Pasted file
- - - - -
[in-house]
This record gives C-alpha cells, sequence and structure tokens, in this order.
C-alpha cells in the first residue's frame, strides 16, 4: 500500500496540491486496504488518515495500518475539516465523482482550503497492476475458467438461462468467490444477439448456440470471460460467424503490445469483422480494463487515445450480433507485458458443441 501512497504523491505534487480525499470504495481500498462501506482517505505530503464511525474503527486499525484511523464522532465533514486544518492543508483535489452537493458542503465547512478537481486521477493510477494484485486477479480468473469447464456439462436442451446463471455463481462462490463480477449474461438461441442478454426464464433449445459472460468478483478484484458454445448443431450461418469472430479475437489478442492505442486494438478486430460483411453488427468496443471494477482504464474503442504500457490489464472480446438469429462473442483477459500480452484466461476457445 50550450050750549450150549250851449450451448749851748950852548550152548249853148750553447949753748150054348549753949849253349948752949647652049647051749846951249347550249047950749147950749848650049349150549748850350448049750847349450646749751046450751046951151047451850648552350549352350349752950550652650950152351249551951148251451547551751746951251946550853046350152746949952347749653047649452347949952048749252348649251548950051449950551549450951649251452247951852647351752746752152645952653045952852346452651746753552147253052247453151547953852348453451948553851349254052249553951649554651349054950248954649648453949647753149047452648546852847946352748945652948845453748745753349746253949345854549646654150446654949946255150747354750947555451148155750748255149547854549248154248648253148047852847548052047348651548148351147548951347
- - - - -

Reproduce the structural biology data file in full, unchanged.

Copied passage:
[in-house]
This record gives C-alpha cells, sequence and structure tokens, in this order.
C-alpha cells in the first residue's frame, strides 16, 4: 500500500496540491486496504488518515495500518475539516465523482482550503497492476475458467438461462468467490444477439448456440470471460460467424503490445469483422480494463487515445450480433507485458458443441 501512497504523491505534487480525499470504495481500498462501506482517505505530503464511525474503527486499525484511523464522532465533514486544518492543508483535489452537493458542503465547512478537481486521477493510477494484485486477479480468473469447464456439462436442451446463471455463481462462490463480477449474461438461441442478454426464464433449445459472460468478483478484484458454445448443431450461418469472430479475437489478442492505442486494438478486430460483411453488427468496443471494477482504464474503442504500457490489464472480446438469429462473442483477459500480452484466461476457445 50550450050750549450150549250851449450451448749851748950852548550152548249853148750553447949753748150054348549753949849253349948752949647652049647051749846951249347550249047950749147950749848650049349150549748850350448049750847349450646749751046450751046951151047451850648552350549352350349752950550652650950152351249551951148251451547551751746951251946550853046350152746949952347749653047649452347949952048749252348649251548950051449950551549450951649251452247951852647351752746752152645952653045952852346452651746753552147253052247453151547953852348453451948553851349254052249553951649554651349054950248954649648453949647753149047452648546852847946352748945652948845453748745753349746253949345854549646654150446654949946255150747354750947555451148155750748255149547854549248154248648253148047852847548052047348651548148351147548951347